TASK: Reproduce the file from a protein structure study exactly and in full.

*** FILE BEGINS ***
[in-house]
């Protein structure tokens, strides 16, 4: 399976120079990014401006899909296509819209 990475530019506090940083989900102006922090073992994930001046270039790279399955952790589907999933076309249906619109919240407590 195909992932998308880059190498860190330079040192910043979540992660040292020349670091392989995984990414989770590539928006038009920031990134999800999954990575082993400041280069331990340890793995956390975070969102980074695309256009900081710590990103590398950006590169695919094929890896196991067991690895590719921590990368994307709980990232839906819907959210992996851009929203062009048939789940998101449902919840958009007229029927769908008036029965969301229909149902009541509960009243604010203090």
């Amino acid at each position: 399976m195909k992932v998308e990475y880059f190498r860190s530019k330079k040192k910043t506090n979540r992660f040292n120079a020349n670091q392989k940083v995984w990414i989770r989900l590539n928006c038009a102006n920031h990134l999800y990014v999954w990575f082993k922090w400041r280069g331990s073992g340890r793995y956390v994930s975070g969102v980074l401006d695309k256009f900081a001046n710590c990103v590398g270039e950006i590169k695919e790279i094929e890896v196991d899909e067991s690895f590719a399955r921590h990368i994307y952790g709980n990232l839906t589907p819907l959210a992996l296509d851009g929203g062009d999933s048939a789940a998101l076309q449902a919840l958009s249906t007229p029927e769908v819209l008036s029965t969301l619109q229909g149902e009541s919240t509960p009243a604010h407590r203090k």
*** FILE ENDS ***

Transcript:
[in-house]
């Protein structure tokens, strides 16, 4: 399976120079990014401006899909296509819209 990475530019506090940083989900102006922090073992994930001046270039790279399955952790589907999933076309249906619109919240407590 195909992932998308880059190498860190330079040192910043979540992660040292020349670091392989995984990414989770590539928006038009920031990134999800999954990575082993400041280069331990340890793995956390975070969102980074695309256009900081710590990103590398950006590169695919094929890896196991067991690895590719921590990368994307709980990232839906819907959210992996851009929203062009048939789940998101449902919840958009007229029927769908008036029965969301229909149902009541509960009243604010203090």
């Amino acid at each position: 399976m195909k992932v998308e990475y880059f190498r860190s530019k330079k040192k910043t506090n979540r992660f040292n120079a020349n670091q392989k940083v995984w990414i989770r989900l590539n928006c038009a102006n920031h990134l999800y990014v999954w990575f082993k922090w400041r280069g331990s073992g340890r793995y956390v994930s975070g969102v980074l401006d695309k256009f900081a001046n710590c990103v590398g270039e950006i590169k695919e790279i094929e890896v196991d899909e067991s690895f590719a399955r921590h990368i994307y952790g709980n990232l839906t589907p819907l959210a992996l296509d851009g929203g062009d999933s048939a789940a998101l076309q449902a919840l958009s249906t007229p029927e769908v819209l008036s029965t969301l619109q229909g149902e009541s919240t509960p009243a604010h407590r203090k």